Since it is connected to Lake Shinji, the moat has a rare shape with thin salt water (brackish water).

The structure is centered around the Honmaru, with the Kitanomaru to the north, the upper Ninomaru to the south, the lower Ninomaru to the east, and the Sannomaru, which is independent and relatively compact, located further south of the upper Ninomaru, like a castle. The central palace of the castle seems to have been placed in the upper part of the Ninomaru, but due to the narrowness of the site, a palace was also built in the Sannomaru. It is said that successive feudal lords mainly lived here. Only the stone wall remains of Otemon, but it forms a huge square.

The legend of the human pillar that remains at Matsue Castle

It is said that Matsue Castle collapsed many times because the stone walls of the castle tower could not be built.
It is said that the innovators involved in the construction said, ``The construction work cannot be completed without human pillars,'' and when a Bon dance was held, the most beautiful girl among them and the best dancer was sacrificed. It is said that the girl was kidnapped during a dance and buried for unknown reasons.

As a result, the stone wall was completed beautifully and the castle was successfully completed, but the father and son who owned the castle suddenly died and the castle was abandoned. The people feared that it was the curse of their daughter's regrets, and the castle tower was left in disrepair. After that, there is a legend about the castle that sobs could be heard coming from the castle tower until the Matsudaira clan entered the castle.
Furthermore, there is a story in Yakumo Koizumi's ``The Girl Who Was Made a Human Pillar'' that the Bon dance was not held in the castle town because of the legend that ``the castle would shake.''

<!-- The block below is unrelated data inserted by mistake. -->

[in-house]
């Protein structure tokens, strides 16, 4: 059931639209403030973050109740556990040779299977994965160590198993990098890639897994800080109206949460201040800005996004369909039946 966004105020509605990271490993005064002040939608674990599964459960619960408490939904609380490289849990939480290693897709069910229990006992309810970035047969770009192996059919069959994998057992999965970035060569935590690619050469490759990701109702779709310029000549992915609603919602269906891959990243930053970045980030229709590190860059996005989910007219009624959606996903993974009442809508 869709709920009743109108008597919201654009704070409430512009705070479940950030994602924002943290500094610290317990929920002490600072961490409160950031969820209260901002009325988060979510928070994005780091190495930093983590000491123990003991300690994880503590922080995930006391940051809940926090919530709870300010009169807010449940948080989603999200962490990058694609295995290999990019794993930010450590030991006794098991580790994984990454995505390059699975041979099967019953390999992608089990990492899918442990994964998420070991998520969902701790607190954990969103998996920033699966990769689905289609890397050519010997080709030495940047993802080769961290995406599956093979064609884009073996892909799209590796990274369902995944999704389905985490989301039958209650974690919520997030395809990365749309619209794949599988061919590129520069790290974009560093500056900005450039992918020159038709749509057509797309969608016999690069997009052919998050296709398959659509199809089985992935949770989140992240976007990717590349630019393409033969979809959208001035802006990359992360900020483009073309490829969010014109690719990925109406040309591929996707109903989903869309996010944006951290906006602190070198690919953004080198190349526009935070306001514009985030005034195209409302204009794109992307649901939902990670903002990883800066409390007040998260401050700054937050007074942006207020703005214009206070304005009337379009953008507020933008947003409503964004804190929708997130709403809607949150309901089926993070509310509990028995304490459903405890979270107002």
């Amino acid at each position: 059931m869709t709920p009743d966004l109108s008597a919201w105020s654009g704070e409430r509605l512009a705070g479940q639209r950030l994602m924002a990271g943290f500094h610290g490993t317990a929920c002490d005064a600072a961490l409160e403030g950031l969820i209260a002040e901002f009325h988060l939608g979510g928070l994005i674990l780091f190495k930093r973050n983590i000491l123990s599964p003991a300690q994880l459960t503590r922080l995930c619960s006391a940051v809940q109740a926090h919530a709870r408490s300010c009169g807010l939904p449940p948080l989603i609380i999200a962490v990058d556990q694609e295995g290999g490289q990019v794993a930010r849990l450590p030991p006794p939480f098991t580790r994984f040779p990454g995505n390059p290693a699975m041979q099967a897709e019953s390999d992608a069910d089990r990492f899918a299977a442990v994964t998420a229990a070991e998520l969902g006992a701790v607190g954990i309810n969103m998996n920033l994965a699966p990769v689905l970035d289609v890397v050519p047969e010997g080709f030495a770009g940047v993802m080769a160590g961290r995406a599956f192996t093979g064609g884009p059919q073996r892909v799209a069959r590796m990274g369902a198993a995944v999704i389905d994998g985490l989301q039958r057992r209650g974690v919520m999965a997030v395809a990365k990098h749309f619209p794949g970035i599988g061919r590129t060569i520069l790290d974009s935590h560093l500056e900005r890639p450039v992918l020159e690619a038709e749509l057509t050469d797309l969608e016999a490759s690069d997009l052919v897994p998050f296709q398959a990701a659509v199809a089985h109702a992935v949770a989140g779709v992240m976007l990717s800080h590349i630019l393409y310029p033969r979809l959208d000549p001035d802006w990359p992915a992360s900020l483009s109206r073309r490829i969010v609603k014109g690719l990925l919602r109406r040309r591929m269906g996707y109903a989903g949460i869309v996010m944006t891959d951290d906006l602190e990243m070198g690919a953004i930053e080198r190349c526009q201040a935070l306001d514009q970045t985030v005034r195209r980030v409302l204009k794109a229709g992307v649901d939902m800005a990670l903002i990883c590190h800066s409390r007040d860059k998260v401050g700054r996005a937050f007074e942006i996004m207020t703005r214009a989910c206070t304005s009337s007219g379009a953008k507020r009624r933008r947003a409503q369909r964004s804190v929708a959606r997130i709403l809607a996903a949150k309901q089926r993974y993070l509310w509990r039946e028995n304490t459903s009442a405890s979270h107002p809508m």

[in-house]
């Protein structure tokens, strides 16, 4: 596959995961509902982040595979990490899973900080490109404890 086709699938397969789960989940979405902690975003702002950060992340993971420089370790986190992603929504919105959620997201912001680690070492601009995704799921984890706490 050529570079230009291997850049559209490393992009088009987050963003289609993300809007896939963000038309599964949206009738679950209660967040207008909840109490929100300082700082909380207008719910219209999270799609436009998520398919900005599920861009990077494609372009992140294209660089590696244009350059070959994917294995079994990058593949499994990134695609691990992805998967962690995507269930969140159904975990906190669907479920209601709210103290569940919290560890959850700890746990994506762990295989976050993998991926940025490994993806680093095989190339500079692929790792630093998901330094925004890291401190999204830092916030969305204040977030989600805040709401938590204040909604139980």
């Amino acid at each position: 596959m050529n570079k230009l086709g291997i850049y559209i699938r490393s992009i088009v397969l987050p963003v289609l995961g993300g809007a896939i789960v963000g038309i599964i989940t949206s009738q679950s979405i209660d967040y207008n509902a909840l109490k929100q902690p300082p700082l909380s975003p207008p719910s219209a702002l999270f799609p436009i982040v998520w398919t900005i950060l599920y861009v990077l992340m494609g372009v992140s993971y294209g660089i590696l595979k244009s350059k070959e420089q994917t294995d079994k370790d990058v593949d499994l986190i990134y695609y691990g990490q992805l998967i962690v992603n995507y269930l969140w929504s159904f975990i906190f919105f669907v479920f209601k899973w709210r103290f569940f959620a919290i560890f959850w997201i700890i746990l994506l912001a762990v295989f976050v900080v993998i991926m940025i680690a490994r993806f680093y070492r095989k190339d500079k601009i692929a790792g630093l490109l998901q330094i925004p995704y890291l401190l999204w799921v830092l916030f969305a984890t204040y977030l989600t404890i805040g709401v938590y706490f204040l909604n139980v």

Also, when the stone wall in the northeast part of the castle tower was in trouble because it had collapsed many times, an old friend of Yoshiharu Horio, a komuso monk, appeared and when he had him dig in the collapsed area, a skull with a spear stuck in it came out. Komuso prayed, but there was still some danger. The Komuso said, ``Prayers won't do it,'' so I asked him what he should do, and he replied, ``If you want my son to serve in the government, I'll become the Jinbashira,'' so he asked the Komuso to become the Jinbashira and restarted the construction work. Although it was possible to do so, the Horio family died out during the construction work under the second generation, Tadaharu.

There are also various other legends that say that when he heard the shakuhachi of a komuso, he captured him and made him into a human pillar, and then he began to hear the sound of the shakuhachi.
This kind of legend is also one of the reasons why I feel sad and drawn to it. I would like to visit Matsue Castle again soon.

Article category
my favorite castle
Related castles

Matsue Castle

National treasure tower
introducerTomoyo Hazuki (writer)I have loved history and geography since my student days, and have enjoyed visiting historical sites, temples and shrines, and researching ancient documents. He is especially strong in medieval Japanese history and European history in world history, and has read a wide range of things, including primary sources and historical entertainment novels. There are so many favorite military commanders and castles that I can't name them, but I especially like Hisashi Matsunaga and Mitsuhide Akechi, and when it comes to castles, I like Hikone Castle and Fushimi Castle. Once you start talking about the lives of warlords and the history of castles, there's a side of you that can't stop talking about them.
Japanese Castle Photo Contest.03